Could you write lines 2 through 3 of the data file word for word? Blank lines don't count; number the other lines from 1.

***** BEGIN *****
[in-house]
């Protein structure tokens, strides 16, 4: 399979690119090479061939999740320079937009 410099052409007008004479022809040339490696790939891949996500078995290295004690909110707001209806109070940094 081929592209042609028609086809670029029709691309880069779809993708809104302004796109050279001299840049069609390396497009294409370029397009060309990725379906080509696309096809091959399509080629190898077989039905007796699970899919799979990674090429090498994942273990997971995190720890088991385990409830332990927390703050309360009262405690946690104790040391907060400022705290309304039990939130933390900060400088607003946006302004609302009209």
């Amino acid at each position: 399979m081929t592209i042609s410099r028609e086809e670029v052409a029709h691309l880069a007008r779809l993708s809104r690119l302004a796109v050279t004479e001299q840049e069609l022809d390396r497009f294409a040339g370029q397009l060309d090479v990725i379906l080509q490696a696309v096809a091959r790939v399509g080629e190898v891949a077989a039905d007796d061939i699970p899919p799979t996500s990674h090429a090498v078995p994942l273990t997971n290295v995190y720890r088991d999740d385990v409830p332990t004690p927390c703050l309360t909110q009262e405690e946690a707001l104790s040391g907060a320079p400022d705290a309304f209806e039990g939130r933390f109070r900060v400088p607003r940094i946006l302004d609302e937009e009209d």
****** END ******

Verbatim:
């Protein structure tokens, strides 16, 4: 399979690119090479061939999740320079937009 410099052409007008004479022809040339490696790939891949996500078995290295004690909110707001209806109070940094 081929592209042609028609086809670029029709691309880069779809993708809104302004796109050279001299840049069609390396497009294409370029397009060309990725379906080509696309096809091959399509080629190898077989039905007796699970899919799979990674090429090498994942273990997971995190720890088991385990409830332990927390703050309360009262405690946690104790040391907060400022705290309304039990939130933390900060400088607003946006302004609302009209």
């Amino acid at each position: 399979m081929t592209i042609s410099r028609e086809e670029v052409a029709h691309l880069a007008r779809l993708s809104r690119l302004a796109v050279t004479e001299q840049e069609l022809d390396r497009f294409a040339g370029q397009l060309d090479v990725i379906l080509q490696a696309v096809a091959r790939v399509g080629e190898v891949a077989a039905d007796d061939i699970p899919p799979t996500s990674h090429a090498v078995p994942l273990t997971n290295v995190y720890r088991d999740d385990v409830p332990t004690p927390c703050l309360t909110q009262e405690e946690a707001l104790s040391g907060a320079p400022d705290a309304f209806e039990g939130r933390f109070r900060v400088p607003r940094i946006l302004d609302e937009e009209d």